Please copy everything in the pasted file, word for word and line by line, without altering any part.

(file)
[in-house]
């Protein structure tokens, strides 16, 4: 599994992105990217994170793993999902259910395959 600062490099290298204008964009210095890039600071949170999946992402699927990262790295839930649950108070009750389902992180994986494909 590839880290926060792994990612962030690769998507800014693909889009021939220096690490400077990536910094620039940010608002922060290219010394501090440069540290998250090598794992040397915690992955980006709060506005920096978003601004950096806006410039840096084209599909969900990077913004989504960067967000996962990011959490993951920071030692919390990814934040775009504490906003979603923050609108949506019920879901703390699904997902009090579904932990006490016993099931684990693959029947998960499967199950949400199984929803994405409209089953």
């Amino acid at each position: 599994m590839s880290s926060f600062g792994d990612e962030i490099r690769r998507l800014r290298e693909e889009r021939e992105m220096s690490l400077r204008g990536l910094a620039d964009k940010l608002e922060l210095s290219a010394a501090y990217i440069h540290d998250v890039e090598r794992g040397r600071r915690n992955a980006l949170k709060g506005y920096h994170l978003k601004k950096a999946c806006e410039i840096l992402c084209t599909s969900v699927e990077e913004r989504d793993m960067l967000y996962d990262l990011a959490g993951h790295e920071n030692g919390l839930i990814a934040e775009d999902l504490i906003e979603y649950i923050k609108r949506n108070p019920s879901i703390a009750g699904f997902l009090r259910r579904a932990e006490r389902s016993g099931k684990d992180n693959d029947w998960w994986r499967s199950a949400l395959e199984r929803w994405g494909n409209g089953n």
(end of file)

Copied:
[in-house]
């Protein structure tokens, strides 16, 4: 599994992105990217994170793993999902259910395959 600062490099290298204008964009210095890039600071949170999946992402699927990262790295839930649950108070009750389902992180994986494909 590839880290926060792994990612962030690769998507800014693909889009021939220096690490400077990536910094620039940010608002922060290219010394501090440069540290998250090598794992040397915690992955980006709060506005920096978003601004950096806006410039840096084209599909969900990077913004989504960067967000996962990011959490993951920071030692919390990814934040775009504490906003979603923050609108949506019920879901703390699904997902009090579904932990006490016993099931684990693959029947998960499967199950949400199984929803994405409209089953």
């Amino acid at each position: 599994m590839s880290s926060f600062g792994d990612e962030i490099r690769r998507l800014r290298e693909e889009r021939e992105m220096s690490l400077r204008g990536l910094a620039d964009k940010l608002e922060l210095s290219a010394a501090y990217i440069h540290d998250v890039e090598r794992g040397r600071r915690n992955a980006l949170k709060g506005y920096h994170l978003k601004k950096a999946c806006e410039i840096l992402c084209t599909s969900v699927e990077e913004r989504d793993m960067l967000y996962d990262l990011a959490g993951h790295e920071n030692g919390l839930i990814a934040e775009d999902l504490i906003e979603y649950i923050k609108r949506n108070p019920s879901i703390a009750g699904f997902l009090r259910r579904a932990e006490r389902s016993g099931k684990d992180n693959d029947w998960w994986r499967s199950a949400l395959e199984r929803w994405g494909n409209g089953n």